The MM Lessons tab is the list of all the lessons for the entire course. Each lesson will be presented in the right section of the screen. If at any time the child doesn’t want to listen to the lesson, the text button (4th button from the bottom left) can be pushed and the entire text of the entire lesson will appear on the screen. The lesson plan is a suggested order of lessons, essentially telling the parent or student to go down the list in order. Printables are optional printable worksheets and exams if the parent or child prefers to do the work offline and then record the scores manually. EBooks is a printable version of the online lectures as well as printable solution guides to the worksheets and exams. Online Worksheets and Exams contains all the unfinished and completed worksheets and exams. Progress Tracking shows the student how he is doing overall on exams and worksheets. The difference between the parental login and the child login is the parent login replaces the Progress Tracking with Admin Panel. This Admin Panel allows the parent to turn off the student’s access to the solution manuals. It also has a few limited options to view and print reports.image

As far as teaching mathematics goes, I think A+ is a good solid program. The teaching is clear with visual, text, and audio stimulation to help all learners. It goes systematically topic by topic throughout the course. A parent could of course suggest a student do x number of lessons on one topic and then move to another if there was concern about forgetting the operation, or it could be used as a mastery based approach. Each year does include some review of the previous year materials. For example, 3rd grade included a review of addition, subtraction, and place value.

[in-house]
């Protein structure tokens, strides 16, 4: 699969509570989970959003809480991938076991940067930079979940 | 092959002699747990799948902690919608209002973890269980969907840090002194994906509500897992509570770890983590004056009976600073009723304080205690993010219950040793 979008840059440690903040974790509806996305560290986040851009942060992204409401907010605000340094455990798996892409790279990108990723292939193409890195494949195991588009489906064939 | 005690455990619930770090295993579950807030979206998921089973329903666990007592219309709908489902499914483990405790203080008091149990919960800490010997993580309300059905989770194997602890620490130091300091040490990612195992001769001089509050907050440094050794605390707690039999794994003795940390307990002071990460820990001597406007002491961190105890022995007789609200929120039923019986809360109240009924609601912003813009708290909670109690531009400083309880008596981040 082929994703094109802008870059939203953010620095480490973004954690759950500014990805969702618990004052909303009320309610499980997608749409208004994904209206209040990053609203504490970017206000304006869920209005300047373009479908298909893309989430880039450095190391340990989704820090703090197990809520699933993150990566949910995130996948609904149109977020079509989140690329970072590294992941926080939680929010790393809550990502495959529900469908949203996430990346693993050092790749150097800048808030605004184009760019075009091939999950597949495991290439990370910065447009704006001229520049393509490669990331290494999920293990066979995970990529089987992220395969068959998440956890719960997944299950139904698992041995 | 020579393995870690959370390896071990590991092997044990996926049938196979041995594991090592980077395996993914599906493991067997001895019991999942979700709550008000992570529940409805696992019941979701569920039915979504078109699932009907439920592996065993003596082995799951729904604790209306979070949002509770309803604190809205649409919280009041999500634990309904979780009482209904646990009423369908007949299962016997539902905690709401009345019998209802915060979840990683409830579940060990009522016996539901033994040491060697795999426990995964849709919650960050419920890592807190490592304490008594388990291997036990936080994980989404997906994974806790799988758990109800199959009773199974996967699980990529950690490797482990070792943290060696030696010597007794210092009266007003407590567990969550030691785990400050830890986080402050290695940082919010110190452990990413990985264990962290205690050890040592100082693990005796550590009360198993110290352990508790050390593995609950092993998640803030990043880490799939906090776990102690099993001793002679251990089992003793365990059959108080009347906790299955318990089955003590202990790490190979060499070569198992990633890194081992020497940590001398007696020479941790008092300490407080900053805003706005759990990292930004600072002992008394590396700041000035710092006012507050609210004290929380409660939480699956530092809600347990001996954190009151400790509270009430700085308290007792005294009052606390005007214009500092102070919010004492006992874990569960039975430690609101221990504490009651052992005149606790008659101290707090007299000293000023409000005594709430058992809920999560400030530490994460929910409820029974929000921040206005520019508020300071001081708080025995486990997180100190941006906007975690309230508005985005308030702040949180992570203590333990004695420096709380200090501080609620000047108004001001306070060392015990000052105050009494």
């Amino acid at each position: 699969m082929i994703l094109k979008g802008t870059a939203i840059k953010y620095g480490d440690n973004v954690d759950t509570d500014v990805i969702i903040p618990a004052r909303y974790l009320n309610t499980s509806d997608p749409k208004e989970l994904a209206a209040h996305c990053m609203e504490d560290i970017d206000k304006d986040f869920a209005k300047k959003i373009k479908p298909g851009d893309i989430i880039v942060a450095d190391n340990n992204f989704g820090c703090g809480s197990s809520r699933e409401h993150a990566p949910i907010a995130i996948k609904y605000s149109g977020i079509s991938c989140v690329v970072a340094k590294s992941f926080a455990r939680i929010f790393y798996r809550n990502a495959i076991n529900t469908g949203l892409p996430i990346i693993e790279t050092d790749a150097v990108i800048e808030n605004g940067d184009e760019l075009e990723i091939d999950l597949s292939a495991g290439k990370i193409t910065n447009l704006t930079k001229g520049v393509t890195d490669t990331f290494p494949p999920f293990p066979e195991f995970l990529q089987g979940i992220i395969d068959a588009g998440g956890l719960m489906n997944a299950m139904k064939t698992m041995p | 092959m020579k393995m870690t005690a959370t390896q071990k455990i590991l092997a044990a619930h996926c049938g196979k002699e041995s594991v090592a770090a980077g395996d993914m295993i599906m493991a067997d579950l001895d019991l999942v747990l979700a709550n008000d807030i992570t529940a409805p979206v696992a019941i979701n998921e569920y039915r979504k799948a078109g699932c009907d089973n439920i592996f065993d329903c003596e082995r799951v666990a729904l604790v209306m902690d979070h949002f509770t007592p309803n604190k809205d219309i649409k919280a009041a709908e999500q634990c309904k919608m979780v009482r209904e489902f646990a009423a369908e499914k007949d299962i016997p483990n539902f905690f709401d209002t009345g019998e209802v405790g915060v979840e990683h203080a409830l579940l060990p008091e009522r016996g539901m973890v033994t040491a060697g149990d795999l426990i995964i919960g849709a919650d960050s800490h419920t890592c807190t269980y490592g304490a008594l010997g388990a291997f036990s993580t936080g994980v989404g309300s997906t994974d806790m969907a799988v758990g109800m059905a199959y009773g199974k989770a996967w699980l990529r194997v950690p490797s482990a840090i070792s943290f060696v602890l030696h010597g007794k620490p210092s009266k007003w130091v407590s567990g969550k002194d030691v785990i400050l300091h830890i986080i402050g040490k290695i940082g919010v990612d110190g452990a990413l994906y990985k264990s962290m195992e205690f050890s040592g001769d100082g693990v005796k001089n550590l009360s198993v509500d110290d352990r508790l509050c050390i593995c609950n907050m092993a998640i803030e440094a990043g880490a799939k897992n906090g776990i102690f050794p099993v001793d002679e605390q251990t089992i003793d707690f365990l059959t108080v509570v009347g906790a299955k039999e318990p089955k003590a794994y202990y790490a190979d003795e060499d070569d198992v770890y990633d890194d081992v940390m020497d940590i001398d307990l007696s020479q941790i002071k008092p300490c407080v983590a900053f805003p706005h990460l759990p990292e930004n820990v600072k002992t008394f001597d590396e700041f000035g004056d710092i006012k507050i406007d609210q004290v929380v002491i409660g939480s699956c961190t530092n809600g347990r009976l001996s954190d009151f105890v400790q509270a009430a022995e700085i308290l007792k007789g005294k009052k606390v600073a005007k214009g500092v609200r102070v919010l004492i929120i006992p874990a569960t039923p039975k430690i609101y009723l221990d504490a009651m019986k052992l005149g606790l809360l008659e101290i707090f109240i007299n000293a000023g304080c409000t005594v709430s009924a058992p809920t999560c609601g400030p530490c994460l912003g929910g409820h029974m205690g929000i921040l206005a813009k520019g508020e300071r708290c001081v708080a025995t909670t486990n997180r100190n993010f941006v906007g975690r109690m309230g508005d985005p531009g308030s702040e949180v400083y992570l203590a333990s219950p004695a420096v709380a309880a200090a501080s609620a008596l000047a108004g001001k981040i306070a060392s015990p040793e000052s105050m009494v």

I found customer service to be excellent. At one point, Butterfly missed a problem because the worksheet had two possible correct answers and she picked the one that the computer did not pick. I emailed A+Tutorsoft and they manually changed her score as well as emailed me back that they had corrected the error in the worksheet.

While we like A+ Math overall, and Butterfly will continue through the course, there were a few things that I think could be improved to make this an even better program though.

At times Butterfly was frustrated with the Interactive Q&A because the moment an answer was selected, the correct or incorrect would pop up. A couple times she accidentally clicked the wrong answer and then couldn’t change her response. She also grew frustrated because the worksheets require clicking a very small bullet point to respond and then clicking next. Once all the answers have been submitted, the student clicks a button that says “Finalize Worksheet.” While it does give a warning that answers cannot be changed once finalized, it doesn’t warn that some questions were left unanswered. Being the perfectionist she is, she was quite upset when she got some problems wrong on a worksheet. She thought she had clicked the answer but had not clicked the bullet so it didn’t record her answer. Once she got the hang of the program she was careful not to click too fast and no longer had problems.